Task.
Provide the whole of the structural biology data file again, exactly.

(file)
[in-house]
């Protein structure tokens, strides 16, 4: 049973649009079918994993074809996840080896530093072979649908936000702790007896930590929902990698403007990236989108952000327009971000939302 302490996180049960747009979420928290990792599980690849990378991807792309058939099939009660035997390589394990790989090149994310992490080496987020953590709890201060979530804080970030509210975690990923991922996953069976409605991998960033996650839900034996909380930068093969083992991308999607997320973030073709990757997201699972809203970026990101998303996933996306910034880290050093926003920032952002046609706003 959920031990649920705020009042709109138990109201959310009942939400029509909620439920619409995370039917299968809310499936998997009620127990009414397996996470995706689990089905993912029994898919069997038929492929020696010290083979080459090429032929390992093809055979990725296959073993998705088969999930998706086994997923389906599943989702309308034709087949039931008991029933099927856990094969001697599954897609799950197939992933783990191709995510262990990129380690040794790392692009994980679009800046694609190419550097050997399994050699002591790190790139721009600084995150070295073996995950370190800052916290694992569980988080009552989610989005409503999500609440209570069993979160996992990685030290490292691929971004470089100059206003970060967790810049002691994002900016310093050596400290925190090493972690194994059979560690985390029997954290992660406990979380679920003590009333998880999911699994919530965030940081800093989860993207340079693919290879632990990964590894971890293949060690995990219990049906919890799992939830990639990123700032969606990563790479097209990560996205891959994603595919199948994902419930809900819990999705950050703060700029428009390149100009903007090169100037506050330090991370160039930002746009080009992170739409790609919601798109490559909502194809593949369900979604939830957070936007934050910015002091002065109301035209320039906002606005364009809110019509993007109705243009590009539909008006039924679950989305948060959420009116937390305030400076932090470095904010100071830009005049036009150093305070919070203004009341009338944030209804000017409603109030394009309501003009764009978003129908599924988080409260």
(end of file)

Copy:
[in-house]
């Protein structure tokens, strides 16, 4: 049973649009079918994993074809996840080896530093072979649908936000702790007896930590929902990698403007990236989108952000327009971000939302 302490996180049960747009979420928290990792599980690849990378991807792309058939099939009660035997390589394990790989090149994310992490080496987020953590709890201060979530804080970030509210975690990923991922996953069976409605991998960033996650839900034996909380930068093969083992991308999607997320973030073709990757997201699972809203970026990101998303996933996306910034880290050093926003920032952002046609706003 959920031990649920705020009042709109138990109201959310009942939400029509909620439920619409995370039917299968809310499936998997009620127990009414397996996470995706689990089905993912029994898919069997038929492929020696010290083979080459090429032929390992093809055979990725296959073993998705088969999930998706086994997923389906599943989702309308034709087949039931008991029933099927856990094969001697599954897609799950197939992933783990191709995510262990990129380690040794790392692009994980679009800046694609190419550097050997399994050699002591790190790139721009600084995150070295073996995950370190800052916290694992569980988080009552989610989005409503999500609440209570069993979160996992990685030290490292691929971004470089100059206003970060967790810049002691994002900016310093050596400290925190090493972690194994059979560690985390029997954290992660406990979380679920003590009333998880999911699994919530965030940081800093989860993207340079693919290879632990990964590894971890293949060690995990219990049906919890799992939830990639990123700032969606990563790479097209990560996205891959994603595919199948994902419930809900819990999705950050703060700029428009390149100009903007090169100037506050330090991370160039930002746009080009992170739409790609919601798109490559909502194809593949369900979604939830957070936007934050910015002091002065109301035209320039906002606005364009809110019509993007109705243009590009539909008006039924679950989305948060959420009116937390305030400076932090470095904010100071830009005049036009150093305070919070203004009341009338944030209804000017409603109030394009309501003009764009978003129908599924988080409260």